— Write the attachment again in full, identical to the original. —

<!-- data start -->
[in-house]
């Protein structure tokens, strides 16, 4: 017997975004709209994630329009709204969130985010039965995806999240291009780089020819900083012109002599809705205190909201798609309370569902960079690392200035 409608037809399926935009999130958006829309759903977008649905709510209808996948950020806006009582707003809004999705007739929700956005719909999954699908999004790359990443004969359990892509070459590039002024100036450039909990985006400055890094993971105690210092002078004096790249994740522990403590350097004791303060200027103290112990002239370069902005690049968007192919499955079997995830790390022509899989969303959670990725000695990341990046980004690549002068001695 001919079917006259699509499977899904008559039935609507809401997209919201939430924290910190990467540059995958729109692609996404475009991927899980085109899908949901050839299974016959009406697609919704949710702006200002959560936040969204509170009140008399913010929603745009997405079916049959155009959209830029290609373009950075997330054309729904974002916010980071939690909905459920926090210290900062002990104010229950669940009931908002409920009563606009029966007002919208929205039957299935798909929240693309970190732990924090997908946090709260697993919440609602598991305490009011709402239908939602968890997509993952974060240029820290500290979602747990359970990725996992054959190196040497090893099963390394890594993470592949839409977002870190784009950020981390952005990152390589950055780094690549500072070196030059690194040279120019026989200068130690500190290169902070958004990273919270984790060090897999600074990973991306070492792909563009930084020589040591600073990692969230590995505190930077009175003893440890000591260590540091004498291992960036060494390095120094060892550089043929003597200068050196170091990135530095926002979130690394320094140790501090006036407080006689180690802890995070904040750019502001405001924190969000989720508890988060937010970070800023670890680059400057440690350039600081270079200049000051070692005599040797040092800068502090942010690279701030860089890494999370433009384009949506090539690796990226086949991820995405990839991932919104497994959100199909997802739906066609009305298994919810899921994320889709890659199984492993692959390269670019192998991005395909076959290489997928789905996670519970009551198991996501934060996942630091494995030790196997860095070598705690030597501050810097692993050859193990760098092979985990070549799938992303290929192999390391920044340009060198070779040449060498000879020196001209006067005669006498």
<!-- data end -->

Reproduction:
[in-house]
């Protein structure tokens, strides 16, 4: 017997975004709209994630329009709204969130985010039965995806999240291009780089020819900083012109002599809705205190909201798609309370569902960079690392200035 409608037809399926935009999130958006829309759903977008649905709510209808996948950020806006009582707003809004999705007739929700956005719909999954699908999004790359990443004969359990892509070459590039002024100036450039909990985006400055890094993971105690210092002078004096790249994740522990403590350097004791303060200027103290112990002239370069902005690049968007192919499955079997995830790390022509899989969303959670990725000695990341990046980004690549002068001695 001919079917006259699509499977899904008559039935609507809401997209919201939430924290910190990467540059995958729109692609996404475009991927899980085109899908949901050839299974016959009406697609919704949710702006200002959560936040969204509170009140008399913010929603745009997405079916049959155009959209830029290609373009950075997330054309729904974002916010980071939690909905459920926090210290900062002990104010229950669940009931908002409920009563606009029966007002919208929205039957299935798909929240693309970190732990924090997908946090709260697993919440609602598991305490009011709402239908939602968890997509993952974060240029820290500290979602747990359970990725996992054959190196040497090893099963390394890594993470592949839409977002870190784009950020981390952005990152390589950055780094690549500072070196030059690194040279120019026989200068130690500190290169902070958004990273919270984790060090897999600074990973991306070492792909563009930084020589040591600073990692969230590995505190930077009175003893440890000591260590540091004498291992960036060494390095120094060892550089043929003597200068050196170091990135530095926002979130690394320094140790501090006036407080006689180690802890995070904040750019502001405001924190969000989720508890988060937010970070800023670890680059400057440690350039600081270079200049000051070692005599040797040092800068502090942010690279701030860089890494999370433009384009949506090539690796990226086949991820995405990839991932919104497994959100199909997802739906066609009305298994919810899921994320889709890659199984492993692959390269670019192998991005395909076959290489997928789905996670519970009551198991996501934060996942630091494995030790196997860095070598705690030597501050810097692993050859193990760098092979985990070549799938992303290929192999390391920044340009060198070779040449060498000879020196001209006067005669006498």